Birchmount hi-rise hit with two stove fires in same day

by Viet-Lien (Alice) Hoang

26/10/09

 

Two stove fires in the same afternoon in the same Toronto hi-rise sent residents fleeing from their apartments Wednesday.

 

Thick smoke originating on the ninth and seventh floors spread through the high-rise residential building at 1021 Birchmount Rd. Four fire trucks responded to a 911 call, arriving at 1:21 p.m.. Later that day, a second 911 call was made, and firefighters arrived to another stove fire at 4:02 p.m.

Both fires yielded the same results – minimal damages and no injuries, said Adrian Ratushniak, captain of the Toronto Fire Services. Ratushniak said that the goal of the fire department is to protect lives, property, and the environment.

“We want to clear the smoke from the building and ensure that the fire is out, as we try to minimize property damage and anything that could harm the environment,” Ratushniak said.

Although there were no big fires, people needed to evacuate the building, as smoke inhalation is the main cause of deaths in fire incidents, said fire Captain Dan Kendrick, who was at the scene of the incidents. “It’s the smoke that gets you first,” he said.

Katie Koruntoff said that she has been living in the building for a long time and knows what to do in the event of a fire, but many people don’t, and they panic.

“We seem to have increased in numbers of potential hazards from carelessness,” she said. “I smelled smoke from the elevator so I got out right away and took the stairs, but some people still used the elevators, even when they were told not to.”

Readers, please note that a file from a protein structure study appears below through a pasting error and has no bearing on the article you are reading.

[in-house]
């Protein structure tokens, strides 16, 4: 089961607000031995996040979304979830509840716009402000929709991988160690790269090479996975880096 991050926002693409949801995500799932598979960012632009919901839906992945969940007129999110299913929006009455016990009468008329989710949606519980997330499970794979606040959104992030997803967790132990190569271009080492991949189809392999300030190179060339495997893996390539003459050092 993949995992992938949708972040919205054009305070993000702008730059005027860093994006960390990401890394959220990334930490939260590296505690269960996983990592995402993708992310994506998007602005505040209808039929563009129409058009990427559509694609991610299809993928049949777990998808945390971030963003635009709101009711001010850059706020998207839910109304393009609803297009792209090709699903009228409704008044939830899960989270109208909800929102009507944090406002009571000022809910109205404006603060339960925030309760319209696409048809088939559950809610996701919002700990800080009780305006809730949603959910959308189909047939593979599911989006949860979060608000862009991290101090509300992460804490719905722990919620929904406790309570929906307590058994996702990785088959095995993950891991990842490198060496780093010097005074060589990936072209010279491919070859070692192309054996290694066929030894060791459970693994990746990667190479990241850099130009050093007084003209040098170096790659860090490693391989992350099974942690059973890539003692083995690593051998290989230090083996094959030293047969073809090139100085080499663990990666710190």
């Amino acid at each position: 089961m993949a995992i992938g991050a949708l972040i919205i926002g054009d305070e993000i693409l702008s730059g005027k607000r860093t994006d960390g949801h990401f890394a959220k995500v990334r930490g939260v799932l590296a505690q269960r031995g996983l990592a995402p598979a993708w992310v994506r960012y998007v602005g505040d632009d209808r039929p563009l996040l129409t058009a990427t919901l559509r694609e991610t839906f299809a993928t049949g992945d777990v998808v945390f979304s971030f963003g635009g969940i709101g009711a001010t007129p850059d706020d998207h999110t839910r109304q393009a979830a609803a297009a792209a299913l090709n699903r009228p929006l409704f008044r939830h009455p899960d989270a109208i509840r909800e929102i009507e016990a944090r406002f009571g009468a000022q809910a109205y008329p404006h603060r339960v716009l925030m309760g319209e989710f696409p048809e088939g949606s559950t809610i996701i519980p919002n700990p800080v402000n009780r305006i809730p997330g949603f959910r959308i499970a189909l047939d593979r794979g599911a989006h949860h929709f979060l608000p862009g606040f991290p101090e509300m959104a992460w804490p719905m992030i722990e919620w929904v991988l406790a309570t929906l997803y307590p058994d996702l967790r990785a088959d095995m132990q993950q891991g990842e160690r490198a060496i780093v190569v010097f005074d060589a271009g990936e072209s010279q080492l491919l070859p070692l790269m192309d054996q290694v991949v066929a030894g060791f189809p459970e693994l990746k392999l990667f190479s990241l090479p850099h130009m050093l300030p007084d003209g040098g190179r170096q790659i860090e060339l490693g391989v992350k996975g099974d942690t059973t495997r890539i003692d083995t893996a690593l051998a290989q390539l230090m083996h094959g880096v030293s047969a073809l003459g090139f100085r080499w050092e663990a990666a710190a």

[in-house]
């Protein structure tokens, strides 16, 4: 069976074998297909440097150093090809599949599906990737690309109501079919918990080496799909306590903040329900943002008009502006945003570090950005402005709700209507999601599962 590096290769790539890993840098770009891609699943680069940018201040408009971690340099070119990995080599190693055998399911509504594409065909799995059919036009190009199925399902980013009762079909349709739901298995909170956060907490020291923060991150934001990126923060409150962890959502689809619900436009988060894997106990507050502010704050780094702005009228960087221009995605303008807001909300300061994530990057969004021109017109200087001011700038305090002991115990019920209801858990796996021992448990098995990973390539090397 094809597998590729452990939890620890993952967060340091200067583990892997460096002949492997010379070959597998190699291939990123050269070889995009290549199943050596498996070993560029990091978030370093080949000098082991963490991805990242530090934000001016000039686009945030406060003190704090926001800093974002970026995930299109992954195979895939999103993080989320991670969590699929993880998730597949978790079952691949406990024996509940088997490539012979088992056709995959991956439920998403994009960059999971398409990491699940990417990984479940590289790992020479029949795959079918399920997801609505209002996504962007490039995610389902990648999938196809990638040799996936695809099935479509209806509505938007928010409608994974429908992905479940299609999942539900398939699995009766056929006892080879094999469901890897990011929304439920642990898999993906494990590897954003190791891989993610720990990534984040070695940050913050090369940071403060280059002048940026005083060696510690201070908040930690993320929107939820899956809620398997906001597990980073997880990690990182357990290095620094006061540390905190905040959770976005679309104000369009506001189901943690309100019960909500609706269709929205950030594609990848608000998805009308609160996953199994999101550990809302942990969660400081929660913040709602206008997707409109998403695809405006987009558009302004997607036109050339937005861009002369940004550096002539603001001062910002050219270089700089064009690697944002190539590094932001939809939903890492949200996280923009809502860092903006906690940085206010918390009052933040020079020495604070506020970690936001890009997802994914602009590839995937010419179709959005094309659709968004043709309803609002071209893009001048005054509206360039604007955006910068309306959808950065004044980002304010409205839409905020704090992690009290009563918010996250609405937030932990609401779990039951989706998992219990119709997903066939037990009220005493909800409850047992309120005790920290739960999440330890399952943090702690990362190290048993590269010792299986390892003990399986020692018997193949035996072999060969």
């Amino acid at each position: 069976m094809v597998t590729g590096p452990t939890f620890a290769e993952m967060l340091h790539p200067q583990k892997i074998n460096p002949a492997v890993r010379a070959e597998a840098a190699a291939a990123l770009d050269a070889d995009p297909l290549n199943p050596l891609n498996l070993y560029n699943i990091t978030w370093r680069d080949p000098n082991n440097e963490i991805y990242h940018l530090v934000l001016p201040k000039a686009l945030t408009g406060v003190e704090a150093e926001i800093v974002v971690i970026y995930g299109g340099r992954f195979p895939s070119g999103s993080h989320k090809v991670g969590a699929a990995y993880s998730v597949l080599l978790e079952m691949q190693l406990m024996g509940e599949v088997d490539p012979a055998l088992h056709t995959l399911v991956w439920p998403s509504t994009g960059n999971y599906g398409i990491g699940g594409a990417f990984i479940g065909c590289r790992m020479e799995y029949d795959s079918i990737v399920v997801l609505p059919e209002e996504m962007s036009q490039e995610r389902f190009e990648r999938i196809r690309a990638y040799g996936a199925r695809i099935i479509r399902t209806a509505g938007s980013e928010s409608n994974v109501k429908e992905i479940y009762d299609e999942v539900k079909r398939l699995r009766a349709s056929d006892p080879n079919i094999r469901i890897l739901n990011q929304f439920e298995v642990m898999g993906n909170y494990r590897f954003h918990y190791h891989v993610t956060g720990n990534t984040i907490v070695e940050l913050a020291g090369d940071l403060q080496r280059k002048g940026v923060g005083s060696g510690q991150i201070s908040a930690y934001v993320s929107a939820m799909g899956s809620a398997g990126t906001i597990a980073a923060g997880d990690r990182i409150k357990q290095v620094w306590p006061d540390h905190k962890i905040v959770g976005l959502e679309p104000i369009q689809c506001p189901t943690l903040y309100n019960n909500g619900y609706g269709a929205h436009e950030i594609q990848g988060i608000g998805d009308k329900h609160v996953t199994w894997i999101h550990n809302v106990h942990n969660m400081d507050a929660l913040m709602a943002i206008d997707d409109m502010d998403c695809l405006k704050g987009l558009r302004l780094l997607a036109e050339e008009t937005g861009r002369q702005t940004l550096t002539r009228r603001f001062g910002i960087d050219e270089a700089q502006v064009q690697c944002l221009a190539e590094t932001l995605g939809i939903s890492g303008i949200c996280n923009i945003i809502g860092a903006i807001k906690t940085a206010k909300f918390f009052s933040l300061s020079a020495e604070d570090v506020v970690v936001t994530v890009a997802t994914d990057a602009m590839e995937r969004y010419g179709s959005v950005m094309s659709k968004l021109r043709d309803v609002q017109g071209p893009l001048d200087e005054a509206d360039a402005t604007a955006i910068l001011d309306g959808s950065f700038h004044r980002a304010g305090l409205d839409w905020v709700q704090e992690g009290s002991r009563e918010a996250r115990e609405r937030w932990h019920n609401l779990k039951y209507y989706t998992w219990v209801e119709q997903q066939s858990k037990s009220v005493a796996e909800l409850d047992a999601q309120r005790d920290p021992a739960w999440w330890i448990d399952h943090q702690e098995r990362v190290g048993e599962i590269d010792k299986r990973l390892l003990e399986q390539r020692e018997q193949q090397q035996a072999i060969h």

Everyone should have their own fire extinguisher in addition to smoke alarms, since the hose lines and extinguishers in the fire cabinets in the hallways are only to be used by superintendents, she said.

Positive pressure ventilation was used on the ninth floor, where a big fan pressurized the stairwell to push out the smoke, Kendrick said. There are also fire doors that serve as “fire breaks” to prevent the spread of smoke and fire, he added.

He said that there was minimal damage in the kitchen of the apartment on the ninth floor and no ventilation was required.

“We arrived to smoke in the hallway, while the fire was still burning, but it was put out easily, as it was just a matter of moving the pot from the stove,” Kendrick said.

The fire on the seventh floor was out when the fire department arrived because it was well-contained on the stove area, Kendrick said. The kitchen had smoke damage due to a grease fire, although the damage was also minimal – the cupboards, ceiling, and wall area around the stove would just need to be washed and re-painted, Kendrick said.

He said that some attempted to put out the fire on the seventh floor with a water-based extinguisher, which was not a good idea, as you wouldn’t want to mix oil and water.

“The lady of the apartment did everything right – she put a lid on [the pan] to smother the flames, but then [someone else] used a water-based extinguisher, which caused the oil and fire to spread across the stove top and create more damage than if the lid had just been left on the pan,” Kendrick said.

Another option to put out a grease fire would be to use a dry chemical-based extinguisher, Kendrick said.

As a safety measure, he said that it’s important to have exit plans, as they’d help people know what to do in a fire situation.

“I don’t know if it’s a standard right across to have exit plans at all doors, but there should be exit signs to indicate exit doors and exit plans in elevators,” Kendrick said.

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